Helping the school dropouts

| Updated: April 22, 2022 22:18:09

Helping the school dropouts

Many people had feared that educational institutions of primary, secondary and tertiary levels would have high dropout rates because of the havoc that the pandemic wreaked on the lives of millions during the past two years. A study carried out by 21 national and international organisations has found the fear to be true, to a large extent, at primary and secondary levels. However, dropout rates varied from one class to another.

The study that was carried out on 328 schools in 17 districts found the maximum dropout rate among students of classes four and nine---35 per cent and 43 per cent, respectively. However, belying the earlier predictions, girl students are coming to their classes in higher numbers in proportion to boys. That is a piece of welcome news. Usually, poor and low-income families force girls to discontinue studies in any adverse situation, including economic hardship.

The primary reasons, the study has mentioned, that forced students to give up their classes include involvement in economic activities, child marriage, migration and shifting to religious educational institutions. During the pandemic, those issues had also come up for discussion. Naturally, parents and guardians decide the stream of schooling for boys and girls. When the pandemic had been in full fury, many poor and low-income families lost their income, fully or partially. Some parents got their children engaged in economic activities. None knows for sure how many families are showing interest in sending their children again to school.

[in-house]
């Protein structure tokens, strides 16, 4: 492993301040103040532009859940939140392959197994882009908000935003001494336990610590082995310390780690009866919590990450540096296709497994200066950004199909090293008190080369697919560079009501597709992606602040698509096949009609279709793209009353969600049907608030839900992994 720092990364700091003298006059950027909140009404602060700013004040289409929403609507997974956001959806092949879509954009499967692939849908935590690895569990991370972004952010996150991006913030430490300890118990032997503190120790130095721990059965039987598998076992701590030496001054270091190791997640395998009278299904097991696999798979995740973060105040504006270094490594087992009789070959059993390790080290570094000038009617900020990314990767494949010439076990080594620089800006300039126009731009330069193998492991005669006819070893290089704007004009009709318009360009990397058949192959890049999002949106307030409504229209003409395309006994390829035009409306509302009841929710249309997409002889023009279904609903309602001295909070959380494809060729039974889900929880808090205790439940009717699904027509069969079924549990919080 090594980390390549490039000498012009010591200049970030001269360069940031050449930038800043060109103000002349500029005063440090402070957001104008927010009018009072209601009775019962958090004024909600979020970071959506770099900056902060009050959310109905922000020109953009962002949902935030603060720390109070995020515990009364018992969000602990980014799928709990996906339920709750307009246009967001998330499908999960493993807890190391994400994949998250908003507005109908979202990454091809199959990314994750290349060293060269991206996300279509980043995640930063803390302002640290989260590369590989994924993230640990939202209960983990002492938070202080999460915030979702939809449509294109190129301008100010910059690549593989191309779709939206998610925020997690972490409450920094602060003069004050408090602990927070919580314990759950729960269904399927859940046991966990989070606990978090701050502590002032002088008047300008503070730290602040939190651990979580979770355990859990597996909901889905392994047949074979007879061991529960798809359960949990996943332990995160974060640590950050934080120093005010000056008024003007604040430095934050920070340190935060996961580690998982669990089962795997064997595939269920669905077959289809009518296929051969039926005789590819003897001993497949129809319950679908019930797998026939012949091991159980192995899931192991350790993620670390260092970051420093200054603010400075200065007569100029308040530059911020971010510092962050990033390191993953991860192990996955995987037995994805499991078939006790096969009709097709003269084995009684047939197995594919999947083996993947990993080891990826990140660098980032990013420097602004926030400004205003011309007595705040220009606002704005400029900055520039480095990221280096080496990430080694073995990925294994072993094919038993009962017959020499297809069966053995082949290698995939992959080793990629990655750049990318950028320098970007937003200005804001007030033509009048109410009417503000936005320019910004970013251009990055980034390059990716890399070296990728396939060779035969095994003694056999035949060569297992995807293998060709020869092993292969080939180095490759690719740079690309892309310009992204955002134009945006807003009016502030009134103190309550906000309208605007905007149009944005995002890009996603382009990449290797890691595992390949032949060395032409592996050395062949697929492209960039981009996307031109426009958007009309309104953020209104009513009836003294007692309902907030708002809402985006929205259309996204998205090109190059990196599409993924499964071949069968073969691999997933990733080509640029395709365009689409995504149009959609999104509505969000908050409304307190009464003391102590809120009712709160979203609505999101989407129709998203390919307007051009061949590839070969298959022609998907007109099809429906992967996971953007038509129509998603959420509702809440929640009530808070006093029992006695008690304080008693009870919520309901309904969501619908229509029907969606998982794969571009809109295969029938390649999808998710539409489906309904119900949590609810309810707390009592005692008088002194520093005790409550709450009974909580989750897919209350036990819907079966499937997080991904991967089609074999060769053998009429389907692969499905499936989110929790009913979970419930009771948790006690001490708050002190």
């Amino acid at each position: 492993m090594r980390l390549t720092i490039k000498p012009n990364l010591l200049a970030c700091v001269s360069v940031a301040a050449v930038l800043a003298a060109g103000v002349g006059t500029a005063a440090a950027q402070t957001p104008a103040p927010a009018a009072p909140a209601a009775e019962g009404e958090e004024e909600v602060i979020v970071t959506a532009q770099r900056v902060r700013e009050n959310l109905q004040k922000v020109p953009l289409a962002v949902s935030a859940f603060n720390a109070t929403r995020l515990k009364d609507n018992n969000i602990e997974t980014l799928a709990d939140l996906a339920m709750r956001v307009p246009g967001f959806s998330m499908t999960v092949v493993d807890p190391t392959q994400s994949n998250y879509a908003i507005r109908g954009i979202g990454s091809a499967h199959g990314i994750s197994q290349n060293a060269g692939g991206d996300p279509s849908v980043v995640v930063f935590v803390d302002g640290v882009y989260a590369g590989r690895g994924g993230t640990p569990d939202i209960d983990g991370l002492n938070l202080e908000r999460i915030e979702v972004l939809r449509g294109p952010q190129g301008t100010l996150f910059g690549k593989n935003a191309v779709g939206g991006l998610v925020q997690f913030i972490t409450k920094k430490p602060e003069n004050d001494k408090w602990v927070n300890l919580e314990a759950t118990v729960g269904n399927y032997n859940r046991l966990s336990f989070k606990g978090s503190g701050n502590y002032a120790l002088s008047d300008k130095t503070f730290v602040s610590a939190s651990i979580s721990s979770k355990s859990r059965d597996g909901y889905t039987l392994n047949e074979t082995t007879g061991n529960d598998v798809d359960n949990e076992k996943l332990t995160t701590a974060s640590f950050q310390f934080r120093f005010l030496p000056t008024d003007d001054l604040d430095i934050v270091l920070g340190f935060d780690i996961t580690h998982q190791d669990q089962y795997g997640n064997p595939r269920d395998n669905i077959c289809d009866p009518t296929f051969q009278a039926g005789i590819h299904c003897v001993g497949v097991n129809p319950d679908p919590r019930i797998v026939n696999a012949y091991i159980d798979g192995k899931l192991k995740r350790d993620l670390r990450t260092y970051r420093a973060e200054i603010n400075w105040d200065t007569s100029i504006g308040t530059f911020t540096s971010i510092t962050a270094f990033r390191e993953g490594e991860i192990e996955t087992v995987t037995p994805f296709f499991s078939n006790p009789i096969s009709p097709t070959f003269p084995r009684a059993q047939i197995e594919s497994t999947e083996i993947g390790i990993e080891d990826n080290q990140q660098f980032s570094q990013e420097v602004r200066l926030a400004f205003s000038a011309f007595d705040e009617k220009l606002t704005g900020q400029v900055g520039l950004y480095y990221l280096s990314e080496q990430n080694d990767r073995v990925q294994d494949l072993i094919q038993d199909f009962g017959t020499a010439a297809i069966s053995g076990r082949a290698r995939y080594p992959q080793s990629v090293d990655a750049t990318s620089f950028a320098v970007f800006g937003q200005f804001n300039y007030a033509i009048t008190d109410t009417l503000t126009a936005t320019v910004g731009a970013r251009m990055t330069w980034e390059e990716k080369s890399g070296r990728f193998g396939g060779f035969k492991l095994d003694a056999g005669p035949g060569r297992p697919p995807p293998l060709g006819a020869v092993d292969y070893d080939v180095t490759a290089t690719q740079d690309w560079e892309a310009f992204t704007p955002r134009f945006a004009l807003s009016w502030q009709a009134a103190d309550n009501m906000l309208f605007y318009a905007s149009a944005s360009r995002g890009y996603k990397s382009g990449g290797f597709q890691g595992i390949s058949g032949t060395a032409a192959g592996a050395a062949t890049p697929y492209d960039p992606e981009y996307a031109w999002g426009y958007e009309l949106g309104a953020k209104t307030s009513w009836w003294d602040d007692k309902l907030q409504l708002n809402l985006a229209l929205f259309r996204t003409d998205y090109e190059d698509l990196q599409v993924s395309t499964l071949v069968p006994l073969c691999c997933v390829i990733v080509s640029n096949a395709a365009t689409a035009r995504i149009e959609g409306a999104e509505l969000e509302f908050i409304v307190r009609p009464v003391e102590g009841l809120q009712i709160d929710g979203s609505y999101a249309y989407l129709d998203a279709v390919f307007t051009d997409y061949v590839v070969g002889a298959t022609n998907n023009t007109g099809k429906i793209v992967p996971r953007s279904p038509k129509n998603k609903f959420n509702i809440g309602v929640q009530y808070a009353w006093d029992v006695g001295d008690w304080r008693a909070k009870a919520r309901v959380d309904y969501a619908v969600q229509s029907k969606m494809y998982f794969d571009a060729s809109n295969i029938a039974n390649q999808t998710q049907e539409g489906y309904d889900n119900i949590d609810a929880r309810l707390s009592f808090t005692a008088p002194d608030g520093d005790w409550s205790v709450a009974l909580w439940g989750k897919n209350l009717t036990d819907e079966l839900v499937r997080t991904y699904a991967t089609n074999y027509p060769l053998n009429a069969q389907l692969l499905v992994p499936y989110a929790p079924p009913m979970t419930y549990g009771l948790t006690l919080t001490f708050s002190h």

Similarly, many families had made a reverse migration from cities to villages, failing to earn their livelihoods. Children of these families have suffered the most. Many of them have not returned to classes. There is no certainty that they ever will.

The incumbent education minister, who attended the unveiling of the study report in Dhaka late last week as the chief guest, admitted the huge learning loss that students across all levels had suffered during the pandemic. The truth is, no amount of effort would recoup that loss.

The online classes arranged during the peak Covid time had helped a section of students who had access to internet facilities. Yet that could hardly fill the void. Then again, the digital divide deprived many others of the opportunity to have access to online classes.

Students are now back to schools, colleges and universities, attending new classes. They are not anyway learning the lessons that were supposed to be taught during the Covid-time. So, it is a lifetime loss. The education minister, while speaking at the unveiling ceremony of the study in question, underscored the need for a long-term plan that would help compensate for the study losses in primary and secondary schools. The government, under the circumstances, needs to be more focused on the quality of education of the present day and the future. Lamenting over the past loss will be of no use.

As far as dropouts of primary and secondary schools are concerned, the government should help the economically distressed urban and rural families send their children back to school. Public funds are allocated for many redundant projects and programmes every year. If the government means business, it can save those amounts and spend on a good purpose.

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